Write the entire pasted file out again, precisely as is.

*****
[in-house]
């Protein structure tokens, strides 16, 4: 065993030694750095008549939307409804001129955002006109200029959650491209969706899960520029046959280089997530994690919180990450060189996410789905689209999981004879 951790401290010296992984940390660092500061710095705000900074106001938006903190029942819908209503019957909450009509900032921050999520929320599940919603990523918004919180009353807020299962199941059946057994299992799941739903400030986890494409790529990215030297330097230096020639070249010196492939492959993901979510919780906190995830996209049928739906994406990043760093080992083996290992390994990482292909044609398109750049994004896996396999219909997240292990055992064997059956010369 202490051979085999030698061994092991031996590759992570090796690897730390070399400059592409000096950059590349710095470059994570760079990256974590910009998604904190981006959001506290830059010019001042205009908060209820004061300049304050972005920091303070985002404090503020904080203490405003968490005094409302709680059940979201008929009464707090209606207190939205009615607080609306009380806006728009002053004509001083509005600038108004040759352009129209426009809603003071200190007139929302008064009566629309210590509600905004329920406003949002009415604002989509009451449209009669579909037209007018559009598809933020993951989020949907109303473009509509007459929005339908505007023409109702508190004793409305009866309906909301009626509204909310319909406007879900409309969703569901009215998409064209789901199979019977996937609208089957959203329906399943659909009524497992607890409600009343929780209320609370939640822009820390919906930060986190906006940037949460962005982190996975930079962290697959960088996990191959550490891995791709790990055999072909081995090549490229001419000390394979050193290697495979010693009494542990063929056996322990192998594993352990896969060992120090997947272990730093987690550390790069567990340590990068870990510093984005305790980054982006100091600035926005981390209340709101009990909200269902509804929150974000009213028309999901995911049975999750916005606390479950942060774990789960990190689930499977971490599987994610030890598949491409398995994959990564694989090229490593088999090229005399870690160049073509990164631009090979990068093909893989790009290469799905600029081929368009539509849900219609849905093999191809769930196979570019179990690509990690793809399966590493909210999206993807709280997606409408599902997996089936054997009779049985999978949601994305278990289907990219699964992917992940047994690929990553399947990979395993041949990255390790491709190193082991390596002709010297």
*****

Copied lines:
[in-house]
């Protein structure tokens, strides 16, 4: 065993030694750095008549939307409804001129955002006109200029959650491209969706899960520029046959280089997530994690919180990450060189996410789905689209999981004879 951790401290010296992984940390660092500061710095705000900074106001938006903190029942819908209503019957909450009509900032921050999520929320599940919603990523918004919180009353807020299962199941059946057994299992799941739903400030986890494409790529990215030297330097230096020639070249010196492939492959993901979510919780906190995830996209049928739906994406990043760093080992083996290992390994990482292909044609398109750049994004896996396999219909997240292990055992064997059956010369 202490051979085999030698061994092991031996590759992570090796690897730390070399400059592409000096950059590349710095470059994570760079990256974590910009998604904190981006959001506290830059010019001042205009908060209820004061300049304050972005920091303070985002404090503020904080203490405003968490005094409302709680059940979201008929009464707090209606207190939205009615607080609306009380806006728009002053004509001083509005600038108004040759352009129209426009809603003071200190007139929302008064009566629309210590509600905004329920406003949002009415604002989509009451449209009669579909037209007018559009598809933020993951989020949907109303473009509509007459929005339908505007023409109702508190004793409305009866309906909301009626509204909310319909406007879900409309969703569901009215998409064209789901199979019977996937609208089957959203329906399943659909009524497992607890409600009343929780209320609370939640822009820390919906930060986190906006940037949460962005982190996975930079962290697959960088996990191959550490891995791709790990055999072909081995090549490229001419000390394979050193290697495979010693009494542990063929056996322990192998594993352990896969060992120090997947272990730093987690550390790069567990340590990068870990510093984005305790980054982006100091600035926005981390209340709101009990909200269902509804929150974000009213028309999901995911049975999750916005606390479950942060774990789960990190689930499977971490599987994610030890598949491409398995994959990564694989090229490593088999090229005399870690160049073509990164631009090979990068093909893989790009290469799905600029081929368009539509849900219609849905093999191809769930196979570019179990690509990690793809399966590493909210999206993807709280997606409408599902997996089936054997009779049985999978949601994305278990289907990219699964992917992940047994690929990553399947990979395993041949990255390790491709190193082991390596002709010297």